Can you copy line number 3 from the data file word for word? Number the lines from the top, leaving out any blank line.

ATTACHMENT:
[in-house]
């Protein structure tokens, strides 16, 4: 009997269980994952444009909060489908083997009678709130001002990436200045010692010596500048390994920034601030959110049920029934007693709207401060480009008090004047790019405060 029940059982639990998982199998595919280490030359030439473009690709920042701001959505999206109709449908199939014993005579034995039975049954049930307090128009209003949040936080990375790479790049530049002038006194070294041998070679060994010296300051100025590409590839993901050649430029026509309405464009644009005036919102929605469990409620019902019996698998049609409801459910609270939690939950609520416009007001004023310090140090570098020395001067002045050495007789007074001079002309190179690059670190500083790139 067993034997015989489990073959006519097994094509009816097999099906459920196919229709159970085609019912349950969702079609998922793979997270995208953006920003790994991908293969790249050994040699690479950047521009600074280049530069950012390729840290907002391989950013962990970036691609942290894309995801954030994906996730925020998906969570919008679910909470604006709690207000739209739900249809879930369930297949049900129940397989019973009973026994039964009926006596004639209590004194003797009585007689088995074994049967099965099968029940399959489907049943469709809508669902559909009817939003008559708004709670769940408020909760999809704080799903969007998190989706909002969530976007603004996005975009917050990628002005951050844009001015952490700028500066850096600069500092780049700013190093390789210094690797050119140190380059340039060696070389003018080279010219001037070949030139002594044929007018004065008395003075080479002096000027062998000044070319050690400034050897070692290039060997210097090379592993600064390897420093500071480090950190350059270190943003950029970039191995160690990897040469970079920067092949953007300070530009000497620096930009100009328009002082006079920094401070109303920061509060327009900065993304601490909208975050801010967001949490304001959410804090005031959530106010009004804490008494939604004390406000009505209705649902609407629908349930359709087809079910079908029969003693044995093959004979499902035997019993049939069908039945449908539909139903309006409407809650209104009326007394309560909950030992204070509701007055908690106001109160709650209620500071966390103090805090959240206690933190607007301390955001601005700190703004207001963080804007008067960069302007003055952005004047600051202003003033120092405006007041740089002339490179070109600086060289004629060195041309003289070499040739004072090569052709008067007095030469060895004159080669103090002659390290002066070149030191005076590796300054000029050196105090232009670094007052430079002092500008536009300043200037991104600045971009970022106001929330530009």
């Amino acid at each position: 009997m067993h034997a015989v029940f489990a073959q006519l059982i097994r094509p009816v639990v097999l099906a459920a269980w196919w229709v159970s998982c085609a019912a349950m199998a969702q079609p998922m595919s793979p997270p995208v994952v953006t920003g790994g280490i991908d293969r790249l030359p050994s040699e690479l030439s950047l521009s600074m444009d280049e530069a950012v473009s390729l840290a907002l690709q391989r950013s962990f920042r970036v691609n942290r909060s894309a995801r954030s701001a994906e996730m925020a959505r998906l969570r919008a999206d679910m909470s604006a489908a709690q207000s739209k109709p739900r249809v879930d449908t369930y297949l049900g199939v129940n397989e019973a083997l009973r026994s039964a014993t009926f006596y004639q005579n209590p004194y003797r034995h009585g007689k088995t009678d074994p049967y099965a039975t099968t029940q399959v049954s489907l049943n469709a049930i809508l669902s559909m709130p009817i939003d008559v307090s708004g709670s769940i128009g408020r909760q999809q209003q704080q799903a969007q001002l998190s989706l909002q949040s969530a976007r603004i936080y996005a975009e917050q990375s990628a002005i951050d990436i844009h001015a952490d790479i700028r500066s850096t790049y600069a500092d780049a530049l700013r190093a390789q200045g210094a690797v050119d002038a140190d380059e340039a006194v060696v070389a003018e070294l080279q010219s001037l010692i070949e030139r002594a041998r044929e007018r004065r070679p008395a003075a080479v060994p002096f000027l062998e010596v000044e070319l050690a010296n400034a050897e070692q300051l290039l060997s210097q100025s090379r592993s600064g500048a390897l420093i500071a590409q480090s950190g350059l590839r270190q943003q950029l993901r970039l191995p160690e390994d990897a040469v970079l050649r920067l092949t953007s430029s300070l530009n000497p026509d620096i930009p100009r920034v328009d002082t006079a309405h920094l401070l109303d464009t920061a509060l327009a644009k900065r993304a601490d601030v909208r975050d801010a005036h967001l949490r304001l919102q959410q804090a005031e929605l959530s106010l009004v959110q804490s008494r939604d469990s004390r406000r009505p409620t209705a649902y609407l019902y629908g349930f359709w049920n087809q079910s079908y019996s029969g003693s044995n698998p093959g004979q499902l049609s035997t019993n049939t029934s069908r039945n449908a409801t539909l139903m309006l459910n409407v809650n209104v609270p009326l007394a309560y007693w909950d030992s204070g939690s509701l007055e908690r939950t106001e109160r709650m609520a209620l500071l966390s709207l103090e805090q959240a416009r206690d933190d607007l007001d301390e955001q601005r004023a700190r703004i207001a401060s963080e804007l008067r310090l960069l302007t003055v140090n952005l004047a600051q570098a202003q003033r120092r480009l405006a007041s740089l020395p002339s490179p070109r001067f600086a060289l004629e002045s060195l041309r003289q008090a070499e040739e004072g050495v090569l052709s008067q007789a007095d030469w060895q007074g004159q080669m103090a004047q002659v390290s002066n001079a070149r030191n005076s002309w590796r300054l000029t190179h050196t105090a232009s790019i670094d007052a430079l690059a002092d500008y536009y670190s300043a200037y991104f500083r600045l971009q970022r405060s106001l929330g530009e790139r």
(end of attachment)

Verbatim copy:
């Amino acid at each position: 009997m067993h034997a015989v029940f489990a073959q006519l059982i097994r094509p009816v639990v097999l099906a459920a269980w196919w229709v159970s998982c085609a019912a349950m199998a969702q079609p998922m595919s793979p997270p995208v994952v953006t920003g790994g280490i991908d293969r790249l030359p050994s040699e690479l030439s950047l521009s600074m444009d280049e530069a950012v473009s390729l840290a907002l690709q391989r950013s962990f920042r970036v691609n942290r909060s894309a995801r954030s701001a994906e996730m925020a959505r998906l969570r919008a999206d679910m909470s604006a489908a709690q207000s739209k109709p739900r249809v879930d449908t369930y297949l049900g199939v129940n397989e019973a083997l009973r026994s039964a014993t009926f006596y004639q005579n209590p004194y003797r034995h009585g007689k088995t009678d074994p049967y099965a039975t099968t029940q399959v049954s489907l049943n469709a049930i809508l669902s559909m709130p009817i939003d008559v307090s708004g709670s769940i128009g408020r909760q999809q209003q704080q799903a969007q001002l998190s989706l909002q949040s969530a976007r603004i936080y996005a975009e917050q990375s990628a002005i951050d990436i844009h001015a952490d790479i700028r500066s850096t790049y600069a500092d780049a530049l700013r190093a390789q200045g210094a690797v050119d002038a140190d380059e340039a006194v060696v070389a003018e070294l080279q010219s001037l010692i070949e030139r002594a041998r044929e007018r004065r070679p008395a003075a080479v060994p002096f000027l062998e010596v000044e070319l050690a010296n400034a050897e070692q300051l290039l060997s210097q100025s090379r592993s600064g500048a390897l420093i500071a590409q480090s950190g350059l590839r270190q943003q950029l993901r970039l191995p160690e390994d990897a040469v970079l050649r920067l092949t953007s430029s300070l530009n000497p026509d620096i930009p100009r920034v328009d002082t006079a309405h920094l401070l109303d464009t920061a509060l327009a644009k900065r993304a601490d601030v909208r975050d801010a005036h967001l949490r304001l919102q959410q804090a005031e929605l959530s106010l009004v959110q804490s008494r939604d469990s004390r406000r009505p409620t209705a649902y609407l019902y629908g349930f359709w049920n087809q079910s079908y019996s029969g003693s044995n698998p093959g004979q499902l049609s035997t019993n049939t029934s069908r039945n449908a409801t539909l139903m309006l459910n409407v809650n209104v609270p009326l007394a309560y007693w909950d030992s204070g939690s509701l007055e908690r939950t106001e109160r709650m609520a209620l500071l966390s709207l103090e805090q959240a416009r206690d933190d607007l007001d301390e955001q601005r004023a700190r703004i207001a401060s963080e804007l008067r310090l960069l302007t003055v140090n952005l004047a600051q570098a202003q003033r120092r480009l405006a007041s740089l020395p002339s490179p070109r001067f600086a060289l004629e002045s060195l041309r003289q008090a070499e040739e004072g050495v090569l052709s008067q007789a007095d030469w060895q007074g004159q080669m103090a004047q002659v390290s002066n001079a070149r030191n005076s002309w590796r300054l000029t190179h050196t105090a232009s790019i670094d007052a430079l690059a002092d500008y536009y670190s300043a200037y991104f500083r600045l971009q970022r405060s106001l929330g530009e790139r």